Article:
Court: Indefinite leave request may qualify as a reasonable accommodation

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Reasonable accommodation

Highlighting the reach of New York City’s human rights law, the state’s high court, in a recently released ruling, revived a case where an individual argued that he should not have been fired, despite requesting an indefinite leave from his job.

Guiseppe Romanello worked for 25 years, most recently as an executive, with the financial services firm Intesa Sanpaola. In early 2008, he was diagnosed with a series of mental disorders. When he came to the end of his mandated sick leave time under the federal Family and Medical Leave Act, Romanello’s employer asked for a return date. When Romanello could not provide one, since he was still rehabilitating from his disorders, his employment was terminated.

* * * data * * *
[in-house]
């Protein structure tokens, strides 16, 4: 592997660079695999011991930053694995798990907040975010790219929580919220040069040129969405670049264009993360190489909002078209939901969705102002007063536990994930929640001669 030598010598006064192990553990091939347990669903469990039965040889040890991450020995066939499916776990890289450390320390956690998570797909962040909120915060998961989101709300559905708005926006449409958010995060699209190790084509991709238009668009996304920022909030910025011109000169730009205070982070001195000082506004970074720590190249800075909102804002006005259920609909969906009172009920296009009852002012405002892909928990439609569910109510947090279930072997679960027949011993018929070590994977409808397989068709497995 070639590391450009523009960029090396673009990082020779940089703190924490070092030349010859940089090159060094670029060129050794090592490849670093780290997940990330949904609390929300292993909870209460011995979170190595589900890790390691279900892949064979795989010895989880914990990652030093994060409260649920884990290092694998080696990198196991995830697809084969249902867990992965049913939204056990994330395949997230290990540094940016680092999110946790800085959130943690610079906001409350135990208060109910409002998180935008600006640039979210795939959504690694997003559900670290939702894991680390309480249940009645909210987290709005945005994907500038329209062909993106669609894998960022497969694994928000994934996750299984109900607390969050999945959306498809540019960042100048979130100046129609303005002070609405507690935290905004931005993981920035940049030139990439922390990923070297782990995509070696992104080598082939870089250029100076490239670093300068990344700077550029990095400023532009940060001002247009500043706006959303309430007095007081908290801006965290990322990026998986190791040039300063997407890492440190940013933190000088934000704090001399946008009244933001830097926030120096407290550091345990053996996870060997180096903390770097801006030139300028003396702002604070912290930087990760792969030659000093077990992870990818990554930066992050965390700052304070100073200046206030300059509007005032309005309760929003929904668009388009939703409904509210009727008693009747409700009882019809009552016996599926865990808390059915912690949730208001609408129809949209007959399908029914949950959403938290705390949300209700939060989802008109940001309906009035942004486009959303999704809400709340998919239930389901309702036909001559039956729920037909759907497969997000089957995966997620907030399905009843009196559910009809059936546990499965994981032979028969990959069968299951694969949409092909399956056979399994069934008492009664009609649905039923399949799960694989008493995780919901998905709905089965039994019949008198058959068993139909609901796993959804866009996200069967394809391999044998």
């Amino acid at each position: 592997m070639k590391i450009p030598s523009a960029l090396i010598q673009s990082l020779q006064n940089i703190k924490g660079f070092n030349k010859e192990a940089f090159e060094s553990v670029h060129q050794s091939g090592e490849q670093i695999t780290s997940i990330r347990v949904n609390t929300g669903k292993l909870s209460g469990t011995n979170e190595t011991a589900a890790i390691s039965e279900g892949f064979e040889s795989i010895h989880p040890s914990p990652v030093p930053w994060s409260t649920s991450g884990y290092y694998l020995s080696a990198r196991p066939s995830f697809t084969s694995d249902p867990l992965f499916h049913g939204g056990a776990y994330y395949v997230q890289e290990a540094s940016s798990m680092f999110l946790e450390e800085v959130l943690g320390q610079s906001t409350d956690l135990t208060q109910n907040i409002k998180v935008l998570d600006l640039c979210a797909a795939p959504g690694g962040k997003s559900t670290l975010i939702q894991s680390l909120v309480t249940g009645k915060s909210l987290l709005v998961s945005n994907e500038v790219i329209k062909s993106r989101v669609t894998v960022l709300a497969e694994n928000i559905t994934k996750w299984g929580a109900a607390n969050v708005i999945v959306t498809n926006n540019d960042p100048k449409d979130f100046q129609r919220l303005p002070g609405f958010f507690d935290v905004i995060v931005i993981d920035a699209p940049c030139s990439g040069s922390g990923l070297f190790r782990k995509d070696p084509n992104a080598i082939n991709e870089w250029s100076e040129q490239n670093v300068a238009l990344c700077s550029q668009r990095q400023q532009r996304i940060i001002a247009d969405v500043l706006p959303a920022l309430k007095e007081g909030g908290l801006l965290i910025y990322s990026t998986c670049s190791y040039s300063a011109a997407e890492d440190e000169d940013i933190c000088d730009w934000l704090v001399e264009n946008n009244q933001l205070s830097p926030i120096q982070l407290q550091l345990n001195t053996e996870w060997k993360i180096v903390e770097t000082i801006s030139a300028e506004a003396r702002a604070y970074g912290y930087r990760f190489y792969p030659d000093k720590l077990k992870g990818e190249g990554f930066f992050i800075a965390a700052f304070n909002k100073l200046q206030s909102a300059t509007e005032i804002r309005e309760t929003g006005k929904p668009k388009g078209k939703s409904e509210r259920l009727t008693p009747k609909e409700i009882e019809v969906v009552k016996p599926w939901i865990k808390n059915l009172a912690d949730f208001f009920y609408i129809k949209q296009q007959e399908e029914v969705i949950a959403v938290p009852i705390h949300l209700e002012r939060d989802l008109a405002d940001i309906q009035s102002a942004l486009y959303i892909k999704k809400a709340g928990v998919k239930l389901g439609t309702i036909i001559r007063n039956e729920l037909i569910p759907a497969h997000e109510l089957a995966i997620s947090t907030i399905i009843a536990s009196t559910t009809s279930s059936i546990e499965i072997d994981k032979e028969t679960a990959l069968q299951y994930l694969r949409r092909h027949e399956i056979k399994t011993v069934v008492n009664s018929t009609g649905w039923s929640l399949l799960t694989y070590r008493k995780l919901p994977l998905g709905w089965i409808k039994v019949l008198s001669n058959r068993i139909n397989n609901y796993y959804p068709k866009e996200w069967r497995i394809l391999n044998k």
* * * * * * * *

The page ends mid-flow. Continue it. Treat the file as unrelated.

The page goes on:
His lawsuits under both city and state anti-discrimination laws were dismissed in the lower two state courts.

When analyzing requests for reasonable accommodations under both the Americans with Disabilities Act and most state laws, the employee has the burden of proving that his request is reasonable. In fact, the New York Court of Appeals, the state’s high court, found that state law operates in this fashion.

Under New York City’s more protective law, however, the Court of Appeals found that the burden remains on the city to prove that a request is unreasonable, even one as expansive as a request for indefinite leave. Thus, the case will return to the lower court for further proceedings.

“Contrary to the State (human rights law), it is the employer’s burden to prove undue hardship. And, the City HRL provides employers an affirmative defense if the employee cannot, with reasonable accommodation, ‘satisfy the essential requisites of the job,” the court stated, in an opinion dated October 10. “Thus, the employer, not the employee, has the ‘pleading obligation’ to prove that the employee “could not, with reasonable accommodation, satisfy the essential requisites of the job.”